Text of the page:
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    By sequencing 523 ancient humans, we show that the primary source of ancestry in modern South Asians is a prehistoric genetic gradient between people related to early hunter-gatherers of Iran and Southeast Asia. After the Indus Valley Civilization's decline, its people mixed with individuals in the southeast to form one of the two main ancestral populations of South Asia, whose direct descendants live in southern India. Simultaneously, they mixed with descendants of Steppe pastoralists who, starting around 4000 years ago, spread via Central Asia to form the other main ancestral population. The Steppe ancestry in South Asia has the same profile as that in Bronze Age Eastern Europe, tracking a movement of people that affected both regions and that likely spread the distinctive features shared between Indo-Iranian and Balto-Slavic languages.N.P. carried out this work while a fellow at the Radcliffe Institute for Advanced Study at Harvard University. P.M. was supported by a Burroughs Wellcome Fund CASI award. N.N. is supported by a NIGMS (GM007753) fellowship. T.C. and A.D. were supported by the Russian Science Foundation (project 14-50-00036). T.M.S. was supported by the Russian Foundation for Basic Research (grant 18-09-00779) ‚ÄúAnthropological and archaeological aspects of ethnogenesis of the population of the southern part of Western and Central Siberia in the Neolithic and Early Bronze Age.‚ÄĚ D.P., S.S., and D.L. were supported by European Research Council ERC-2011-AdG 295733 grant (Langelin). O.M. was supported by a grant from the Ministry of Education and Sciences of the Russian Federation No. 33.1907, 2017/ő†4 ‚ÄúTraditional and innovational models of a development of ancient Volga population‚ÄĚ. A.E. was supported by a grant from the Ministry of Education and Sciences of the Russian Federation No. 33.5494, 2017/BP ‚ÄúBorderlands of cultural worlds (Southern Urals from Antiquity to Early Modern period).‚ÄĚ Radiocarbon dating work supported by the NSF Archaeometry program BCS-1460369 to D.Ken. and B.J.C. and by the NSF Archaeology program BCS-1725067 to D.Ken. K.Th. was supported by NCP fund (MLP0117) of the Council of Scientific and Industrial Research (CSIR), Government of India, New Delhi. N.Bo., A.N., and M.Z. were supported by the Max Planck Society. D.Re. is an Investigator of the Howard Hughes Medical Institute, and his ancient DNA laboratory work was supported by National Science Foundation HOMINID grant BCS-1032255, by National Institutes of Health grant GM100233, by an Allen Discovery Center grant, and by grant 61220 from the John Templeton Foundation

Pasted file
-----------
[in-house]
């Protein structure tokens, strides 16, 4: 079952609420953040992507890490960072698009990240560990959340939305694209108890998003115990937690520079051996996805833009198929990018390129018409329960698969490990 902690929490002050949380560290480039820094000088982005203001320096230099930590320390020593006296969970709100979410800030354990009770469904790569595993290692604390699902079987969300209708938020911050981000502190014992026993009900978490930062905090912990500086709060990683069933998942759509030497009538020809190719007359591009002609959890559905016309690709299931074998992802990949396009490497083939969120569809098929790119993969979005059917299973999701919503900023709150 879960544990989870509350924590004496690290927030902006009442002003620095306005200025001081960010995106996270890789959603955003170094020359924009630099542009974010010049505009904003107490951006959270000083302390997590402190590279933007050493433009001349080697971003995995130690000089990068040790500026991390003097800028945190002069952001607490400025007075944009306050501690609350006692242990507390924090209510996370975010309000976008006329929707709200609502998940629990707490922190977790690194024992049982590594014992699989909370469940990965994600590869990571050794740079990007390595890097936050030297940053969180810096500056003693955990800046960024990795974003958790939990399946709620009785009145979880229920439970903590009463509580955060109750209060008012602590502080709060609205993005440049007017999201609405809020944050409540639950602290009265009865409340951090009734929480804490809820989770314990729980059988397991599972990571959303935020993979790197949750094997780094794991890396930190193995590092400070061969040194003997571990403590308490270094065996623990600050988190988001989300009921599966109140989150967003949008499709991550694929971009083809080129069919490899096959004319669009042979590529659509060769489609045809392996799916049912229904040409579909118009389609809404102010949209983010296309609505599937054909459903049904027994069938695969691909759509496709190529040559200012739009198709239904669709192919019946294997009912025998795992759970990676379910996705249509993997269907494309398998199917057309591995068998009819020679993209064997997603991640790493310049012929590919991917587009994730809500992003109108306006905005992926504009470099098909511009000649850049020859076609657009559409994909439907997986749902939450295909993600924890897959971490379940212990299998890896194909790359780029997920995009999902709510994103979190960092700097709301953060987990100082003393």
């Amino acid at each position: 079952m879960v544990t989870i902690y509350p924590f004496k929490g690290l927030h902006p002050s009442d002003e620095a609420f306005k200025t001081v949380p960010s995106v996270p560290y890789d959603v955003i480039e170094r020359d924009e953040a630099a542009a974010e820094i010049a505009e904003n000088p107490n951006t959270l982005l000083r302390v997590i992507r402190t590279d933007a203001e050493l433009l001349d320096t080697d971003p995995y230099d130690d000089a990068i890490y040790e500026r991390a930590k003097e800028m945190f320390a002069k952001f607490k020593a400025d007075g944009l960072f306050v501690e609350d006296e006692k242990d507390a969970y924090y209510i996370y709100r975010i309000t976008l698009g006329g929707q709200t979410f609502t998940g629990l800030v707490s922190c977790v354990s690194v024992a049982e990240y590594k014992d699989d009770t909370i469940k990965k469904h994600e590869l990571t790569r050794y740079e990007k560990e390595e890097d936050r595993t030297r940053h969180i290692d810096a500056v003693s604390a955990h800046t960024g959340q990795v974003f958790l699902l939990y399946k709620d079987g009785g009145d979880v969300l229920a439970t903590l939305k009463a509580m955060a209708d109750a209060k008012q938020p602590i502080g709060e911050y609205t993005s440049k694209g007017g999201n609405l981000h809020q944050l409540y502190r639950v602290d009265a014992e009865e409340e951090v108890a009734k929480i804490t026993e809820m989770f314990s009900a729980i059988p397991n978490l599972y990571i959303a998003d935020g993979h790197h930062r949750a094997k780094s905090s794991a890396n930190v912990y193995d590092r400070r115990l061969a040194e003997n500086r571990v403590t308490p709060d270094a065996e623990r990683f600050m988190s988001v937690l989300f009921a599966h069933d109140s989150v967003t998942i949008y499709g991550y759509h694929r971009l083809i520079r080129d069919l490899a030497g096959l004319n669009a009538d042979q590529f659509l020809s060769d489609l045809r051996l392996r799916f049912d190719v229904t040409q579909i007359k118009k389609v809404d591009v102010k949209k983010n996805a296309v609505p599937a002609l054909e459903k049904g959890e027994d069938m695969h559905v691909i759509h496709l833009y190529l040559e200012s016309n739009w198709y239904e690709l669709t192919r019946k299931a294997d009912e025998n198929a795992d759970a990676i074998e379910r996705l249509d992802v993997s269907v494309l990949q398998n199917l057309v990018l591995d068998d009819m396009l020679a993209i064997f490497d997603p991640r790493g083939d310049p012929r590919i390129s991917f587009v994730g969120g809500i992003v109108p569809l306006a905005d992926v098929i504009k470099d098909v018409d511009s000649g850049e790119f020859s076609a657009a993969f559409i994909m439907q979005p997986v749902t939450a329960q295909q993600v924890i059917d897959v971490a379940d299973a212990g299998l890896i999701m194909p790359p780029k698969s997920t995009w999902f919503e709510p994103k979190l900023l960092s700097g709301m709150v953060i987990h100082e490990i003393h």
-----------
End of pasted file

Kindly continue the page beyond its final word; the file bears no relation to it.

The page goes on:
Connecting neutrino Astrophysics to Multi-TeV to PeV gamma-ray astronomy with TAIGA

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    Recent evidence for neutrinos in the PeV energy range from IceCube provides additional motivation for the search for the most energetic Galactic accelerators. Gamma-ray astronomy is a sound strategy to reach this goal, providing the energy range beyond 10\,TeV can be covered at a sufficient sensitivity level. The energy spectra of most known gamma-ray emitters only reach up to few 10s of TeV. The HEGRA IACT installation reported evidence for gamma-ray energies from the Crab Nebula as high as 80\,TeV. Uncovering their spectral shape up to few 100s of TeV could answer the question whether some of these objects are cosmic ray Pevatrons, i.e. Galactic PeV accelerators. Extending observations beyond this energy range requires very large effective detector areas, as planned by the TAIGA collaboration

    Simulation of imaging air shower Cherenkov telescopes as part of the TAIGA Project

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    The Tunka Advanced International Gamma-ray and Cosmic ray Astrophysics (TAIGA) project aims at observation of cosmic rays beyond 100 TeV and gamma rays above 1 TeV via observation of the extensive air showers (EAS) caused in the atmosphere. Two common detection techniques are timing arrays and imaging air shower cherenkov telescopes (IACT). Timing arrays yield good directional and energy reconstruction, but provide only mediocre gamma-hadron-separation at their energy threshold. IACTs are good at separation, but since a stereoscopic view of a shower is needed for high reconstruction accuracy, it is difficult to achieve the large effective areas needed for ultra high energy observations. In this work we present the simulations performed to explore and optimize our IACT design and the first steps towards hybrid reconstruction